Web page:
Each of these are meant to counteract the corresponding vices shown under the foolish man’s house. Hopelessness gives way to faith (Moroni 7:40–42; Ether 12:4; Col. 1:23). Pride suffocates under humble repentance (Prov. 29: 23; Alma 5:28; Alma 6:3; Alma 15:17; Moroni 8: 27). Disobedience turns into obedience to God’s commandments (2 Ne. 9:23; 2 Ne. 31:4–7; 3 Ne. 27: 20; Moroni 11:25). And contention is replaced by the inner peace through the Holy Ghost (Rom. 14:17; Rom. 15:13; Gal. 5:19–22; Mosiah 4:3; D&C 19: 23; John 14: 26; Moroni 8: 26; D&C 39: 6).

Note that each of these healing virtues and principles are all centered on Christ. Who do we have faith in? Christ (Galatians 3:26). Under what power is our repentance of any effect? The atonement of Christ (2 Ne. 25:26). Whose name do we take upon ourselves when we are baptized and partake of the sacrament? Christ (Matthew 28:19). And of whom does the Holy Ghost testify? Christ (3 Ne. 11:32; D&C 20:21–26). Each of these principles and ordinances (see A of F 1: 4) anchor us to Christ.

Helaman taught this to his sons:
  1. O remember, remember, my sons, the words which king Benjamin spake unto his people; yea, remember that there is no other way nor means whereby man can be saved, only through the atoning blood of Jesus Christ, who shall come; yea, remember that he cometh to redeem the world.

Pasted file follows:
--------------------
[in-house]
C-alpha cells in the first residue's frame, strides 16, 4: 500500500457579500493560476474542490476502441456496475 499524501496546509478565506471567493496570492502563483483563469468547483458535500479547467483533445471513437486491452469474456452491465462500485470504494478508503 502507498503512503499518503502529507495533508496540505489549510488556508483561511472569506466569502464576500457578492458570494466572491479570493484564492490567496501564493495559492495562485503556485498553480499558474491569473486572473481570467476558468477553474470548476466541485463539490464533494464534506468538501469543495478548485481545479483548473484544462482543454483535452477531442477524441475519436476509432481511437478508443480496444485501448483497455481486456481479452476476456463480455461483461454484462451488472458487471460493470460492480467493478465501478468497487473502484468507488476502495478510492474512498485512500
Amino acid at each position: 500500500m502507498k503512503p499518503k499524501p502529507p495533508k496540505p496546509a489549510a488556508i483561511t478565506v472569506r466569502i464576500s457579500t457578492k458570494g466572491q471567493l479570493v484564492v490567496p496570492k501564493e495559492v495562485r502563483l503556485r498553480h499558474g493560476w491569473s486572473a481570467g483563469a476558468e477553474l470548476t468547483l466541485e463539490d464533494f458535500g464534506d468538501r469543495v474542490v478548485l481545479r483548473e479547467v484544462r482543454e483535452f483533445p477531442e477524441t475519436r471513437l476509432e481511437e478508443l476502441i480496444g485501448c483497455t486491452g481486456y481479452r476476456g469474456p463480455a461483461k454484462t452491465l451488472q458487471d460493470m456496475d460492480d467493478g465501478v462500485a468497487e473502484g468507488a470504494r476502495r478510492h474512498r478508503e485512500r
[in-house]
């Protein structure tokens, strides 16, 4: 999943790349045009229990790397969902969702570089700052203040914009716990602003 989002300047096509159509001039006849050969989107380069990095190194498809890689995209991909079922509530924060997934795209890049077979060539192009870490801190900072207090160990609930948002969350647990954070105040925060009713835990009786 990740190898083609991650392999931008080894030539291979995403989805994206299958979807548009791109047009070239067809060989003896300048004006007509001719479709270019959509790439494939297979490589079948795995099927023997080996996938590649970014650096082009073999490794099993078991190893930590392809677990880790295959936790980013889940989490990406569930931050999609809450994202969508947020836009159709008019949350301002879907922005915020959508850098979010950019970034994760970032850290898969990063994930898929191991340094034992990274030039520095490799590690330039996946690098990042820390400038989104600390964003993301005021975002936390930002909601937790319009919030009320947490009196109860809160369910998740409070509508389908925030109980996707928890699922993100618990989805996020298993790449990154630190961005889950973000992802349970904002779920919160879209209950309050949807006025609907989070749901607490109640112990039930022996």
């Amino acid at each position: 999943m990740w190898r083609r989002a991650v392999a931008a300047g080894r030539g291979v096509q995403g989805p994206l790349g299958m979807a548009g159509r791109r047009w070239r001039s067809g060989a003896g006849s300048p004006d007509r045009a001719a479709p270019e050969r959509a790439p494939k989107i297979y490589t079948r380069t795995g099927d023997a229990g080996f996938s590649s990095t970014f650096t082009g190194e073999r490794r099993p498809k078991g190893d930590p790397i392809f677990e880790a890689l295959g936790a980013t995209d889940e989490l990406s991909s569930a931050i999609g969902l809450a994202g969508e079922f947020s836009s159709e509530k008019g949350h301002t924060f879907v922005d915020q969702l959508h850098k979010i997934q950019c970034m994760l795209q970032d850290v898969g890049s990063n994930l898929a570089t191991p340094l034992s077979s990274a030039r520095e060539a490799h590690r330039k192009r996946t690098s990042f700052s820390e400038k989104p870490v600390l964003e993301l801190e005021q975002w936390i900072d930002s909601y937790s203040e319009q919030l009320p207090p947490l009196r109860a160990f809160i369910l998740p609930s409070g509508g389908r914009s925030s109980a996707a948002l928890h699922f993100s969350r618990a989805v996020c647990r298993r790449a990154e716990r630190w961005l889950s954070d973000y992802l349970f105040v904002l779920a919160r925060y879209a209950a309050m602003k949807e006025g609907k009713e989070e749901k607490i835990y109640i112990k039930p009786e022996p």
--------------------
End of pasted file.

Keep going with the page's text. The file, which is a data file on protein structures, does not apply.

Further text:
2. And remember also the words which Amulek spake unto Zeezrom, ain the city of Ammonihah; for he said unto him that the Lord surely should come to redeem his people, but that he should not come to redeem them in their sins, but to redeem them from their sins.
  3. And he hath power given unto him from the Father to redeem them from their sins because of repentance; therefore he hath sent his angels to declare the tidings of the conditions of repentance, which bringeth unto the power of the Redeemer, unto the salvation of their souls.
  4. And now, my sons, remember, remember that it is upon the rock of our Redeemer, who is Christ, the Son of God, that ye must build your foundation; that when the devil shall send forth his mighty winds, yea, his shafts in the whirlwind, yea, when all his hail and his mighty storm shall beat upon you, it shall have no power over you to drag you down to the gulf of misery and endless wo, because of the rock upon which ye are built, which is a sure foundation, a foundation whereon if men build they cannot fall.
(Helaman 5:9–12 – emphasis added)
And finally, Christ powerfully taught this to the Nephites when he ministered to them: